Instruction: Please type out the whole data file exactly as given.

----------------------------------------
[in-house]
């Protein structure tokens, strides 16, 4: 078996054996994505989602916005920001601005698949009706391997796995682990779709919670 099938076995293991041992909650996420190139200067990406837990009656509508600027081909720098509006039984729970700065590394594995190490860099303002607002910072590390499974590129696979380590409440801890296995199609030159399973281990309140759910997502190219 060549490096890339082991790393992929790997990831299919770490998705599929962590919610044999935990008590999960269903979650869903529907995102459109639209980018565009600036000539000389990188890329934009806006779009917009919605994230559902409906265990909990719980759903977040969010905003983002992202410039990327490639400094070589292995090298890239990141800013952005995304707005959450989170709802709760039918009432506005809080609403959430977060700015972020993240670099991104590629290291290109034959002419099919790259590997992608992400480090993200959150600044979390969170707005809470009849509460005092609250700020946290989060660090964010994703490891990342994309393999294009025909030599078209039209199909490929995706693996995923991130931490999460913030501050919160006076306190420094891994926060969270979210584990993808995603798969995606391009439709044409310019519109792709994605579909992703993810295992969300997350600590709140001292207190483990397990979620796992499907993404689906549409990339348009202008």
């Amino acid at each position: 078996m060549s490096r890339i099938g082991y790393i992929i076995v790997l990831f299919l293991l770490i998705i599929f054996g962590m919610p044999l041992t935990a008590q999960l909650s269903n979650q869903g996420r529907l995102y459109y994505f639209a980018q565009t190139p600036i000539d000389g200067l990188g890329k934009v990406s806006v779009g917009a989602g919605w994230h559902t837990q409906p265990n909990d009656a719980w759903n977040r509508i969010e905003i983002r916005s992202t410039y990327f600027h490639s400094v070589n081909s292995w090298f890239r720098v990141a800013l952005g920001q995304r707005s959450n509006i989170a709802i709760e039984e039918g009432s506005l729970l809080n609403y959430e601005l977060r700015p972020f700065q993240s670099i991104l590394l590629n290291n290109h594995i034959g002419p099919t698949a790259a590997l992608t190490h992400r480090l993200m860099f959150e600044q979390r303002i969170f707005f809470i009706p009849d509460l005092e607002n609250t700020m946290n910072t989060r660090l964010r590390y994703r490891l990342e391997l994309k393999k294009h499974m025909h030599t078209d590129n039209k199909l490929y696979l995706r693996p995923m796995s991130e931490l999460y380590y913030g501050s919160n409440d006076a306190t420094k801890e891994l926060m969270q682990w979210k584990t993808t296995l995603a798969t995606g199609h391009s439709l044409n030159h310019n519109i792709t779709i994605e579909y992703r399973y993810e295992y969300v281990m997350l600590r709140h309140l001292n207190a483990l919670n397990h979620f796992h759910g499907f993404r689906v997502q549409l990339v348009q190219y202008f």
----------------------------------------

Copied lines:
[in-house]
């Protein structure tokens, strides 16, 4: 078996054996994505989602916005920001601005698949009706391997796995682990779709919670 099938076995293991041992909650996420190139200067990406837990009656509508600027081909720098509006039984729970700065590394594995190490860099303002607002910072590390499974590129696979380590409440801890296995199609030159399973281990309140759910997502190219 060549490096890339082991790393992929790997990831299919770490998705599929962590919610044999935990008590999960269903979650869903529907995102459109639209980018565009600036000539000389990188890329934009806006779009917009919605994230559902409906265990909990719980759903977040969010905003983002992202410039990327490639400094070589292995090298890239990141800013952005995304707005959450989170709802709760039918009432506005809080609403959430977060700015972020993240670099991104590629290291290109034959002419099919790259590997992608992400480090993200959150600044979390969170707005809470009849509460005092609250700020946290989060660090964010994703490891990342994309393999294009025909030599078209039209199909490929995706693996995923991130931490999460913030501050919160006076306190420094891994926060969270979210584990993808995603798969995606391009439709044409310019519109792709994605579909992703993810295992969300997350600590709140001292207190483990397990979620796992499907993404689906549409990339348009202008």
């Amino acid at each position: 078996m060549s490096r890339i099938g082991y790393i992929i076995v790997l990831f299919l293991l770490i998705i599929f054996g962590m919610p044999l041992t935990a008590q999960l909650s269903n979650q869903g996420r529907l995102y459109y994505f639209a980018q565009t190139p600036i000539d000389g200067l990188g890329k934009v990406s806006v779009g917009a989602g919605w994230h559902t837990q409906p265990n909990d009656a719980w759903n977040r509508i969010e905003i983002r916005s992202t410039y990327f600027h490639s400094v070589n081909s292995w090298f890239r720098v990141a800013l952005g920001q995304r707005s959450n509006i989170a709802i709760e039984e039918g009432s506005l729970l809080n609403y959430e601005l977060r700015p972020f700065q993240s670099i991104l590394l590629n290291n290109h594995i034959g002419p099919t698949a790259a590997l992608t190490h992400r480090l993200m860099f959150e600044q979390r303002i969170f707005f809470i009706p009849d509460l005092e607002n609250t700020m946290n910072t989060r660090l964010r590390y994703r490891l990342e391997l994309k393999k294009h499974m025909h030599t078209d590129n039209k199909l490929y696979l995706r693996p995923m796995s991130e931490l999460y380590y913030g501050s919160n409440d006076a306190t420094k801890e891994l926060m969270q682990w979210k584990t993808t296995l995603a798969t995606g199609h391009s439709l044409n030159h310019n519109i792709t779709i994605e579909y992703r399973y993810e295992y969300v281990m997350l600590r709140h309140l001292n207190a483990l919670n397990h979620f796992h759910g499907f993404r689906v997502q549409l990339v348009q190219y202008f």